This year’s race for president of the undergraduate student government is a decade in the making. Adam Biederwolf and Mohammad Assed, both raised in Albuquerque, have known each other since elementary school.
Now, heading into what is likely to be their final two semesters of university, they are running against each other to represent the undergraduates as President of the Associated Students of the University of New Mexico.
The President is elected by a plurality of main campus undergraduates and comes with a $10,000 per semester salary and a scholarship for two semesters. According to the ASUNM constitution, the ASUNM President is responsible for the eight student service agencies of ASUNM, (this coming year) co-chairing the Student Fee Review Board, representing the undergraduate student body to the Board of Regents and enforcing the ASUNM Senate laws.
Both Assed, currently ASUNM Senate Steering & Rules Chair, and Biederwolf, currently the Director of Lobo Spirit, believe they are the right person for the job.
ASUNM is directly affected by declining enrollment. Every undergraduate student pays an “ASUNM Fee” which is used to fund budgets and appropriations of student organizations and to pay for inter-ASUNM costs, such as the agencies and office supplies.
This means that when fewer people come to UNM, ASUNM has less money.
While both candidates acknowledge ASUNM’s limited ability to affect enrollment, they also said increasing enrollment was a major pillar of both campaigns.
Assed, who sat on the Student Fee Review Board (SFRB) as a Senator in 2018, said that he’d like to see more groups reach out to high school students.
“One of the big groups that did that was the LGBTQ Resource Center. Once (the SFRB) heard that it struck a lightbulb in all of our heads,” Assed said.
Biederwolf emphasized what he described as the low morale of the student body as something he’d like to change, in regard to enrollment.
He added that he’d like to work on the “little things” to make UNM more accessible for current (and potential) incoming students.
In 2017, the ASUNM presidential election saw a record high turnout of about 2,400 students, about 13 percent of the undergraduate student body in 2017. In the fall 2018 semester, just 1,048 undergraduates voted in the Senate election, which is about six percent of undergraduates.
This was a major issue for both candidates.
“Those numbers are not anything that I am personally proud of,” Assed said. He added that he sees ASUNM as covering a small number of students as the reason for low voter turnout.
Biederwolf, a member of the Alpha Tau Omega fraternity, said that “ASUNM is Greek oriented and it’s sad.”
The candidates proposed different solutions for tackling this issue, both centered around groups they saw as not having the same amount of access as Greek life.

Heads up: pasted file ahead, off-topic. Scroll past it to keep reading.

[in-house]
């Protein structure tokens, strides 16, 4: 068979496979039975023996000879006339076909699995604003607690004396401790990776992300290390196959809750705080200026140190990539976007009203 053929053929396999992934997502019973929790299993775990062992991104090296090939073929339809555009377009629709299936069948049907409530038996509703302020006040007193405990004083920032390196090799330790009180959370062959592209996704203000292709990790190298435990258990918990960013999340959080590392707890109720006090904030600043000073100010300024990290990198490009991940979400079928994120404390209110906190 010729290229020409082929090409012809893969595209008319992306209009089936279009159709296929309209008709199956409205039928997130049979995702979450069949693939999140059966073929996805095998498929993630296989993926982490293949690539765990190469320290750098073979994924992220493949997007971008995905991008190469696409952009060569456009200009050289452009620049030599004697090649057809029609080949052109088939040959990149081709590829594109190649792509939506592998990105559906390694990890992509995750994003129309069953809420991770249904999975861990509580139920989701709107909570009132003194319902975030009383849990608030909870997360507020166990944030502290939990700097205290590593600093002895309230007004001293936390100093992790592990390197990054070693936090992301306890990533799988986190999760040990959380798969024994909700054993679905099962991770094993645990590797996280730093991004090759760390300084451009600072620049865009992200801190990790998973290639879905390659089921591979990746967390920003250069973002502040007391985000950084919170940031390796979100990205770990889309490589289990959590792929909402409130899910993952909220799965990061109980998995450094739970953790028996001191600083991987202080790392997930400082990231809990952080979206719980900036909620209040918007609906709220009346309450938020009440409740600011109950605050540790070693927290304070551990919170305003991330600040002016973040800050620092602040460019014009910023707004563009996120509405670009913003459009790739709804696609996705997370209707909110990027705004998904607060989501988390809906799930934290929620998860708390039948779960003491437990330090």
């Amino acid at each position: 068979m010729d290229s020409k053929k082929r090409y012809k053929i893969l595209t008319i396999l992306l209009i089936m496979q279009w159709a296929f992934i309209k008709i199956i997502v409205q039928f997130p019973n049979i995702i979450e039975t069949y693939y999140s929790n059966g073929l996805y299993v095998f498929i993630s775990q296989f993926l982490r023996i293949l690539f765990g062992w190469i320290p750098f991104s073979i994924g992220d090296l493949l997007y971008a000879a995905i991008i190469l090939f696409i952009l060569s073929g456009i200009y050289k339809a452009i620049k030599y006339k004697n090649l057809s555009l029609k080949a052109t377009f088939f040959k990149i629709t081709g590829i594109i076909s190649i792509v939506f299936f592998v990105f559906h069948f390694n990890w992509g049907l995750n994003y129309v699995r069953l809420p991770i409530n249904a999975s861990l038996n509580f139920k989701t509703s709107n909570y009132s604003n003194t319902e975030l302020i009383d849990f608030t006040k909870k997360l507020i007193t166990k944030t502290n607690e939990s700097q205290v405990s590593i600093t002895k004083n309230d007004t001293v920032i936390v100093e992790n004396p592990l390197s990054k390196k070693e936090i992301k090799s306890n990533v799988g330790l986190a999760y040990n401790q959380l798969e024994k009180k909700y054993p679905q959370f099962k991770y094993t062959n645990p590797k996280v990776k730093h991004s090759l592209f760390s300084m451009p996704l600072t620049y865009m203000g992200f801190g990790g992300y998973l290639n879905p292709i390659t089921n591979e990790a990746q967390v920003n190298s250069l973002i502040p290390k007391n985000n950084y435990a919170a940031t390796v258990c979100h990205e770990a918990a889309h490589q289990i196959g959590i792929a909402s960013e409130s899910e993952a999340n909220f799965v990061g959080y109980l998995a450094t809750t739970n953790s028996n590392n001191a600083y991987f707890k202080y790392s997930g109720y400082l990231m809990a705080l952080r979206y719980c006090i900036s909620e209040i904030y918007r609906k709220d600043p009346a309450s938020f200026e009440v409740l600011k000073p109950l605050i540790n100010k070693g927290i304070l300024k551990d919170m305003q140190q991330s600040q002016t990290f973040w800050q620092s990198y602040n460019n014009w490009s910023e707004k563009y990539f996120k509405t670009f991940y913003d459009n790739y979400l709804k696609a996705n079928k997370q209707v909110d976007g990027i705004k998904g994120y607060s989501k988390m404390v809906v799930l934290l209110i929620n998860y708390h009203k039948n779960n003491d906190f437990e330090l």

Biederwolf proposed using ASUNM’s marketing resources, such as email listservs and poster placement in the Student Union Building, to promote events put on by student organizations.
Assed said he and his running mate Holly Gallegos were sponsoring a package of legislation to amend the ASUNM constitution to create 10 new seats on Senate to be filled by students elected by the UNM resource centers. The package also would create a
This legislation package hits the Steering & Rules Committee — Assed chairs this committee on Wednesday.
Both candidates said the ongoing debate over faculty unionization was an issue they hadn’t yet spent time researching.
Assed said he wasn’t yet sure if he supported the faculty union. He connected the issue with enrollment saying that it was important for the University to hire and retain good faculty if UNM wanted to grow enrollment.
Biederwolf gave a tentative “yes” to his supporting the union, pending developments in the ongoing debate and his own research.
Closing The Campus
Both candidates said they supported a closed campus, or a campus that only allowed students, faculty and staff to traverse.
Assed said that, while he supported the idea, the cost of doing so would be unfeasible. Biederwolf said that he believed a closed campus would help in terms of creating a safer campus.
Neither candidate said they had any immediate plans to support this change.
One of the most impactful powers of the ASUNM president is their control of Governmental Affairs, an agency that lobbies the New Mexico Legislature. In recent years, Governmental Affairs primarily focused their lobbying efforts on bills that involve the Lottery Scholarship.
Both candidates said that advocating for the Lottery Scholarship would be a priority if they were elected. Both candidates also said that increasing the scholarship's coverage could help with the University enrollment woes.
Department of Justice Title IX Enforcement Oversight
Biederwolf agreed with his running mate, Madelyn Lucas, who said that while lots of progress had been made, a few more years oversight wouldn’t hurt.
Assed said that the University was ready for oversight to end.
“A lot of people don’t really give UNM enough credit when it comes to issues like this. We have a very vocal community when it comes to issues like Title IX,” Assed said. He added that with proper communication and outreach, ASUNM could help make the community stronger.
On Monday, March 18th, the ASUNM Election Commission will host a candidates forum in the SUB atrium from 11 to 2. Assed, Biederwolf, Lucas and Gallegos are set to answer questions in a debate-style forum. The election runs from March 24th to March 27th.
Justin Garcia is a staff reporter for the Daily Lobo. He primarily covers student government. He can be contacted at email@example.com or on Twitter @just516garc.